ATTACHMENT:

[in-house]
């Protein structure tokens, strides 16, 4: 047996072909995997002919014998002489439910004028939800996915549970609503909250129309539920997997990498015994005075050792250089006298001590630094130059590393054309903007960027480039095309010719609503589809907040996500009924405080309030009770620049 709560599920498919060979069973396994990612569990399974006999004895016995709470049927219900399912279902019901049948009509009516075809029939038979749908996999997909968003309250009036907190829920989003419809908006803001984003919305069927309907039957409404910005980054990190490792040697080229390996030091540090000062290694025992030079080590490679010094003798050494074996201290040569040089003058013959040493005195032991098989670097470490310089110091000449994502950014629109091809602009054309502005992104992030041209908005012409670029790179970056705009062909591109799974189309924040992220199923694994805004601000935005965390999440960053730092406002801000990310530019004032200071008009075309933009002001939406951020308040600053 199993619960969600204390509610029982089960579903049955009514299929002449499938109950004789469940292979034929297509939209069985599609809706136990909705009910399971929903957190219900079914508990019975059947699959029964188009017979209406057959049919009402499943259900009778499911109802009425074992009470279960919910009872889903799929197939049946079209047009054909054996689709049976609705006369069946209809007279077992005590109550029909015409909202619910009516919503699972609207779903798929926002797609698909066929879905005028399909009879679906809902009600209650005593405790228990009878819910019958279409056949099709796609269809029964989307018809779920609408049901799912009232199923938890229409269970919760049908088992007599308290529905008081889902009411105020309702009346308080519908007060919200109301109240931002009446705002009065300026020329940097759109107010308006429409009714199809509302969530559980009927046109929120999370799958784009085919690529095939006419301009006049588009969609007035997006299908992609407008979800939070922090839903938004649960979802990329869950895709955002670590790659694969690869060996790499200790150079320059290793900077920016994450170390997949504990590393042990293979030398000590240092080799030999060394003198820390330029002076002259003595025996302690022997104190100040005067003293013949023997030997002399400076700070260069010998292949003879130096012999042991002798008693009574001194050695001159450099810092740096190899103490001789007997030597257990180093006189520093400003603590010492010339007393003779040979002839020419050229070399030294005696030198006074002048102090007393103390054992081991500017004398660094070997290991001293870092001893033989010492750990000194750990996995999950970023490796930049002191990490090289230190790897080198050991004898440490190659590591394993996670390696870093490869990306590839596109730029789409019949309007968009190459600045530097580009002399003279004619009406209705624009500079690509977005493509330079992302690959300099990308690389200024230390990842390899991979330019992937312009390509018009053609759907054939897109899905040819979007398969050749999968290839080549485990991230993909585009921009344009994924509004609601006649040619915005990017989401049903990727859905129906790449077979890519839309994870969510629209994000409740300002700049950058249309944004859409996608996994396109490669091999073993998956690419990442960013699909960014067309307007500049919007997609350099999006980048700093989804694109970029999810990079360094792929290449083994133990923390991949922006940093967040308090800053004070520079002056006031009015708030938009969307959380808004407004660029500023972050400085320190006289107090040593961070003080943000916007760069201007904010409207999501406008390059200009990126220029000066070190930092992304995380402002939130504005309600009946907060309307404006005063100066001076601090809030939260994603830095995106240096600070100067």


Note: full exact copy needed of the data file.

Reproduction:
[in-house]
């Protein structure tokens, strides 16, 4: 047996072909995997002919014998002489439910004028939800996915549970609503909250129309539920997997990498015994005075050792250089006298001590630094130059590393054309903007960027480039095309010719609503589809907040996500009924405080309030009770620049 709560599920498919060979069973396994990612569990399974006999004895016995709470049927219900399912279902019901049948009509009516075809029939038979749908996999997909968003309250009036907190829920989003419809908006803001984003919305069927309907039957409404910005980054990190490792040697080229390996030091540090000062290694025992030079080590490679010094003798050494074996201290040569040089003058013959040493005195032991098989670097470490310089110091000449994502950014629109091809602009054309502005992104992030041209908005012409670029790179970056705009062909591109799974189309924040992220199923694994805004601000935005965390999440960053730092406002801000990310530019004032200071008009075309933009002001939406951020308040600053 199993619960969600204390509610029982089960579903049955009514299929002449499938109950004789469940292979034929297509939209069985599609809706136990909705009910399971929903957190219900079914508990019975059947699959029964188009017979209406057959049919009402499943259900009778499911109802009425074992009470279960919910009872889903799929197939049946079209047009054909054996689709049976609705006369069946209809007279077992005590109550029909015409909202619910009516919503699972609207779903798929926002797609698909066929879905005028399909009879679906809902009600209650005593405790228990009878819910019958279409056949099709796609269809029964989307018809779920609408049901799912009232199923938890229409269970919760049908088992007599308290529905008081889902009411105020309702009346308080519908007060919200109301109240931002009446705002009065300026020329940097759109107010308006429409009714199809509302969530559980009927046109929120999370799958784009085919690529095939006419301009006049588009969609007035997006299908992609407008979800939070922090839903938004649960979802990329869950895709955002670590790659694969690869060996790499200790150079320059290793900077920016994450170390997949504990590393042990293979030398000590240092080799030999060394003198820390330029002076002259003595025996302690022997104190100040005067003293013949023997030997002399400076700070260069010998292949003879130096012999042991002798008693009574001194050695001159450099810092740096190899103490001789007997030597257990180093006189520093400003603590010492010339007393003779040979002839020419050229070399030294005696030198006074002048102090007393103390054992081991500017004398660094070997290991001293870092001893033989010492750990000194750990996995999950970023490796930049002191990490090289230190790897080198050991004898440490190659590591394993996670390696870093490869990306590839596109730029789409019949309007968009190459600045530097580009002399003279004619009406209705624009500079690509977005493509330079992302690959300099990308690389200024230390990842390899991979330019992937312009390509018009053609759907054939897109899905040819979007398969050749999968290839080549485990991230993909585009921009344009994924509004609601006649040619915005990017989401049903990727859905129906790449077979890519839309994870969510629209994000409740300002700049950058249309944004859409996608996994396109490669091999073993998956690419990442960013699909960014067309307007500049919007997609350099999006980048700093989804694109970029999810990079360094792929290449083994133990923390991949922006940093967040308090800053004070520079002056006031009015708030938009969307959380808004407004660029500023972050400085320190006289107090040593961070003080943000916007760069201007904010409207999501406008390059200009990126220029000066070190930092992304995380402002939130504005309600009946907060309307404006005063100066001076601090809030939260994603830095995106240096600070100067």